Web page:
Lyle Mack is often asked how he keeps his class so quiet. He covers the rectangular window of the door with a printed photo of Nuxalk masks. Inside, his students listen to stories of Nuxalk ancestors and breathe life into their legacies through their own practice.
Lyle’s an art teacher at the Acwsalcta School in Bella Coola, Nuxalk territory. When he’s not spending time with his family or hiking his homelands, he’s in his carving shed working on projects, designing, painting, researching. He aims to light a fire within his students, connecting them to the long tradition of art and talent to which they belong.
“We’re looking at Nuxalk art first, not the other way around,” Lyle says, sitting in his class after hours while he visits with his dad. “These are just my favourites,” he waves to the photos of Nuxalk masks taped to the walls of the room. “I could have a whole room full of masks.”
Lyle teaches grades 8-12. In his first class, he talks about the people he comes from — who his grandmother was, his grandfather, about Mabel Hall, about how “every one of them was an artist,” he says.
“It’s in our DNA. I talk about our stories,” Lyle says.
It’s important to inspire the students, to remind them of where they come from, to see themselves in it, in order to hold their attention and interest.
“People say our art is never going to be like our ancestors, but how could they say that? I got four different super people I come from… If you really learn it, learn how creative they were with everything,” Lyle says.
“That’s all we’re doing is carrying on their work,” says Alvin Mack, Lyle’s father, and one of the most celebrated Nuxalk artists today. Alvin also taught at the Acwsalcta School for 21 years. “This is the way I seen it when I came in… first, you have to understand the culture.”
“This is what they can learn here. This is what they get from this room,” Lyle responds.
The more you understand, the stronger your art
Like his father, Lyle attended the Freda Diesing School of Northwest Coast Art at the Terrace campus for two years after completing the Visual Arts program at Camosun in Victoria.
“I went up North and they’re like, you gotta do our style, you already know your style, do ours. I understood the concept too, because that’s what my dad taught me when I went to Victoria — the more you understand about art all over the world, it’s only going to make yours stronger,” he says.
Nuxalk art, style and form are distinct in many ways, from the use of blue paint to the humanoid of the masks, Alvin Mack says in a separate interview in his carving shed. Lyle says he sees the difference in “the realism, the depth” of Nuxalk masks.
The more Lyle hears about and researches Nuxalk and other art and design techniques, the more encouraged he is to pass on what he’s learning. He hopes that his students will one day take over his job, that’s how he knows he’s doing what he’s meant to, he says.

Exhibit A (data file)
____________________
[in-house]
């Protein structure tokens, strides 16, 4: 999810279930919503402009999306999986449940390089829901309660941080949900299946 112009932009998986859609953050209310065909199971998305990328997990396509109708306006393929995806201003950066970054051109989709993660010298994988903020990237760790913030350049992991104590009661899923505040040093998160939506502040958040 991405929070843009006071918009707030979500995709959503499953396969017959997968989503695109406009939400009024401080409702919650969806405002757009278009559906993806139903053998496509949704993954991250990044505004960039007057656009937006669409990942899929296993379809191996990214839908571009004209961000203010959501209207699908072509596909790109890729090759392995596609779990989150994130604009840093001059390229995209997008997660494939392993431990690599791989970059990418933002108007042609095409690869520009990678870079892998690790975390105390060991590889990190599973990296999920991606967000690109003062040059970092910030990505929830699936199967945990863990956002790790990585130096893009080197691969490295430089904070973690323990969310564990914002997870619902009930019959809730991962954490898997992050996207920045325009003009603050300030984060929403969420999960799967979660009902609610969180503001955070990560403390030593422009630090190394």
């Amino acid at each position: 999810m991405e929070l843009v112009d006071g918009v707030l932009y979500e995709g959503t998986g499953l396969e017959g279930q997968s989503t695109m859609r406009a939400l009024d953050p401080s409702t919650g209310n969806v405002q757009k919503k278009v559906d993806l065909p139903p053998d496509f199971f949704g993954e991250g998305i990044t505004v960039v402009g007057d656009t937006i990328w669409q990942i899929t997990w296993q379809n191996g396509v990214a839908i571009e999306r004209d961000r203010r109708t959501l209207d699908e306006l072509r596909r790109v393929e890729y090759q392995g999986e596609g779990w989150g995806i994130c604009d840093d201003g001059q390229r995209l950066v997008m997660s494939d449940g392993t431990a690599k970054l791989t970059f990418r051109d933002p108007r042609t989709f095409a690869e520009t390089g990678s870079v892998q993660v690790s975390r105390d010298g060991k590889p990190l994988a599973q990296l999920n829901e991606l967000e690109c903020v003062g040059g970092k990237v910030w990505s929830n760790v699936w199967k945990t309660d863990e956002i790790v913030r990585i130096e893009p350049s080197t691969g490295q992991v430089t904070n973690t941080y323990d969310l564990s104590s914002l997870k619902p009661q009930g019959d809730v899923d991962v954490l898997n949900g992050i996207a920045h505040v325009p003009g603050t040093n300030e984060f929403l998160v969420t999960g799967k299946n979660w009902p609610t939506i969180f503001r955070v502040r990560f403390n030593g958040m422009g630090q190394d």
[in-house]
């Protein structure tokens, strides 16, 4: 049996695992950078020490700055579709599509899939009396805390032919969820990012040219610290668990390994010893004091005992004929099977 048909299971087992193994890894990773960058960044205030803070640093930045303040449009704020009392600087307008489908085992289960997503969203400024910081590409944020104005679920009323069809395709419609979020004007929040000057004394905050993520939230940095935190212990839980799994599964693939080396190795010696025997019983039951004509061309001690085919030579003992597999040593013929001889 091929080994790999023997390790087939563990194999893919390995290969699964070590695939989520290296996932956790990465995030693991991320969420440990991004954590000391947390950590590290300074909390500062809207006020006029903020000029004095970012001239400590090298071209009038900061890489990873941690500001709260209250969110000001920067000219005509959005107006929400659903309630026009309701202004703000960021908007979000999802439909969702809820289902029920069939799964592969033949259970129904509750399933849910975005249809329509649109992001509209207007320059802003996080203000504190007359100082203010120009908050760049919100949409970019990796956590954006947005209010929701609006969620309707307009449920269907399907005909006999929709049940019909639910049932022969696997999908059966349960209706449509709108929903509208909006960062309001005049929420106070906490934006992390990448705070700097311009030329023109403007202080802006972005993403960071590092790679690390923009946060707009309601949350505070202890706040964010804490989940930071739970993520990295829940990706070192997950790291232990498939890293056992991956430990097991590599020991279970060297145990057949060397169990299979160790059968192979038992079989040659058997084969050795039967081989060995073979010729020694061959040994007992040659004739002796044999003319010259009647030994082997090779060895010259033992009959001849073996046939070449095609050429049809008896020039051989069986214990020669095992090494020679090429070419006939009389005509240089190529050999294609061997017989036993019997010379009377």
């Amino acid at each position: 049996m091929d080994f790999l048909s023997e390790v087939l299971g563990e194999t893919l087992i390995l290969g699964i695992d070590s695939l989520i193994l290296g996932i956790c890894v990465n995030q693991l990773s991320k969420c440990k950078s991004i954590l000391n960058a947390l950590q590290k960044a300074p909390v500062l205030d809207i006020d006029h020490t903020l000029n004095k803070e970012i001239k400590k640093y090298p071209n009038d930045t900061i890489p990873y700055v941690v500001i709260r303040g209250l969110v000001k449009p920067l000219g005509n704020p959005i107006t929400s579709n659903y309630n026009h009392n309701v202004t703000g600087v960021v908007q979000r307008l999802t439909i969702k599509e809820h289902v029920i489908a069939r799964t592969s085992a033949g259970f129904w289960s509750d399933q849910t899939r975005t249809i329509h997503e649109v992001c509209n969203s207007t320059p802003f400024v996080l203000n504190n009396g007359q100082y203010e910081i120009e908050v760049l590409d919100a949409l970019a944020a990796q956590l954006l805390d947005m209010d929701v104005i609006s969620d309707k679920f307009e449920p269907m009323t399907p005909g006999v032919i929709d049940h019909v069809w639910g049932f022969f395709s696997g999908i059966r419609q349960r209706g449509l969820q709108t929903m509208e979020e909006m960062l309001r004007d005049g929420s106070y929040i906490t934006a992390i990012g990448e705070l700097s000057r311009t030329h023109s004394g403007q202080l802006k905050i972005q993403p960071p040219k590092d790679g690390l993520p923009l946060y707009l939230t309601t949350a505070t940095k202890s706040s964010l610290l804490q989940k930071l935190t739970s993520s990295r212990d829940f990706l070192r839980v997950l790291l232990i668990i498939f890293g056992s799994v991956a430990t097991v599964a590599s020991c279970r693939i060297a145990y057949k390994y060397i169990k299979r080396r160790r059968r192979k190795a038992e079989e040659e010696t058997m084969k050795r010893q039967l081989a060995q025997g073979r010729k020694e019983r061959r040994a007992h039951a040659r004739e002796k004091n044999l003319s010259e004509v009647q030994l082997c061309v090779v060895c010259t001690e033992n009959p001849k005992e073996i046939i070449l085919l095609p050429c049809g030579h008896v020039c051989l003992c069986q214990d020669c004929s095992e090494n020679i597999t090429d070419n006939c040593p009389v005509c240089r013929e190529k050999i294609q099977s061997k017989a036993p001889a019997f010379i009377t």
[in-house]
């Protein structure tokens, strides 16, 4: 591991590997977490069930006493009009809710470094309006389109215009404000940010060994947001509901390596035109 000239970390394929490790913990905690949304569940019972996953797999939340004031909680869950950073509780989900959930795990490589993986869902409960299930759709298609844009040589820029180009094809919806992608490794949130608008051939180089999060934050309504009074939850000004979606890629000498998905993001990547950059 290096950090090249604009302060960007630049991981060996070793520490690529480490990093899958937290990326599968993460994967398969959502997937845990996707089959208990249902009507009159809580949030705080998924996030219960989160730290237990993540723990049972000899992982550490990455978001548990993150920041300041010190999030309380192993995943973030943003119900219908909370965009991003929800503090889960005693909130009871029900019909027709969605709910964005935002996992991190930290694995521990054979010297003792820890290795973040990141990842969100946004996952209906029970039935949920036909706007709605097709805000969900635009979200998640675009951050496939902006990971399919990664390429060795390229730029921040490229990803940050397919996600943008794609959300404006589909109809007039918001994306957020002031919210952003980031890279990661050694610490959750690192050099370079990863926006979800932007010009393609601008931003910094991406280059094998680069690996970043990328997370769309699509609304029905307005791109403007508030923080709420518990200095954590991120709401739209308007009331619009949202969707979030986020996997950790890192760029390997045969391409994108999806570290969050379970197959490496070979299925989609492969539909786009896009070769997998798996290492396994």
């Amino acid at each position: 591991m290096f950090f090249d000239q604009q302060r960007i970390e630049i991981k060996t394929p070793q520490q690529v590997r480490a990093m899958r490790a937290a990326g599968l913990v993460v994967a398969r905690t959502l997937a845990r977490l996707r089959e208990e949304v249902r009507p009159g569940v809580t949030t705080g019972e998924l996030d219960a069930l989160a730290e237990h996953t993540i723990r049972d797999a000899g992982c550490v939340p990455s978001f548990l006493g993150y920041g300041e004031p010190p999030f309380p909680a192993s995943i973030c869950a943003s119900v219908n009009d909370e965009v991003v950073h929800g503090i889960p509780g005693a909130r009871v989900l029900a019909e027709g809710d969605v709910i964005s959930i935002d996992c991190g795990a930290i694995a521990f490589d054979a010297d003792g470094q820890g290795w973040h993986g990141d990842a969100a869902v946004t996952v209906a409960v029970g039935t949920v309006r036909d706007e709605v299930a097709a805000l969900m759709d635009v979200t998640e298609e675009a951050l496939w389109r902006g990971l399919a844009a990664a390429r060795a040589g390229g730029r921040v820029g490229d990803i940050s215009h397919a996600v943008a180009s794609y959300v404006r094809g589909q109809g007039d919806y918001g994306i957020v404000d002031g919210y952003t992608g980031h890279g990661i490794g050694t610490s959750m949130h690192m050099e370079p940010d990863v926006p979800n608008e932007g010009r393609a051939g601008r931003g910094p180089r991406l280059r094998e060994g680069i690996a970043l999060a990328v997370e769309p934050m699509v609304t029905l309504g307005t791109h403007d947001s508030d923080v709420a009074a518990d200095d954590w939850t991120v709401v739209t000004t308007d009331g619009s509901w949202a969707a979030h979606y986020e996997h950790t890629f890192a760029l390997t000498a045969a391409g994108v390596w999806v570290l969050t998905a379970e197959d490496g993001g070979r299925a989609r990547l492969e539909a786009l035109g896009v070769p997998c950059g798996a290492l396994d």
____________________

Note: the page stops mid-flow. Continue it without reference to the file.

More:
Lyle shares other local artists’ work as well, like Nuxalk artist Danika Saunders who has grown her business drawing, designing and doing traditional hand-poke tattoos, based in the valley. He posts photos by Haida artist Corey Bulpitt on the wall of his class and talks about the ways Indigenous artists are pushing the limits, expanding on their ancestors’ visions.
‘It’s in our children’
Lyle has been teaching his classes about Rembrandt, a famous Dutch Golden Age painter, “all the pigments he would get, how special they were, how rare they were back then,” Lyle says. But he’s also speaking about the materials sourced from Nuxalk territories, hiking around and working with the shop and metal teacher who has also been providing culturally-relevant classes, teaching students how to make mini copper shields and shape stones.
“Sometimes we don’t realize how far we are ahead in an area. I see changes with Josh’s program and with mine, what we can weave together,” Lyle says. He felt like it took a long time to get to where he is, to have an appreciation for the way he teaches art, inspiring a new generation of Nuxalk artists.
“Everyone is super talented,” he says. He sees it in them, their focus, passion and drive. “Now that they have that foundation, they’re all good painters. ‘Now you look at our masks,’ I tell them, ‘all the paint that’s on them, that’s your belonging right there, that’s why you can do what you’re doing.’”
While technology can be a distraction, keeping youth from being outside, doing what Lyle and his siblings did growing up hiking their mountain, fishing, canning, hunting, carving, drawing, it can also be used as a useful tool, he says. He often gives the students a 20-minute break when he sees they’re losing focus, tells them to do what they need to and then comes back to the lesson.
“You got your phone, that’s your library, it can be an amazing tool if used properly,” he says. “Now that they are getting a head start, it’s these last years of encouraging them to do something with their life. It’s in our children, just like the Elders said.”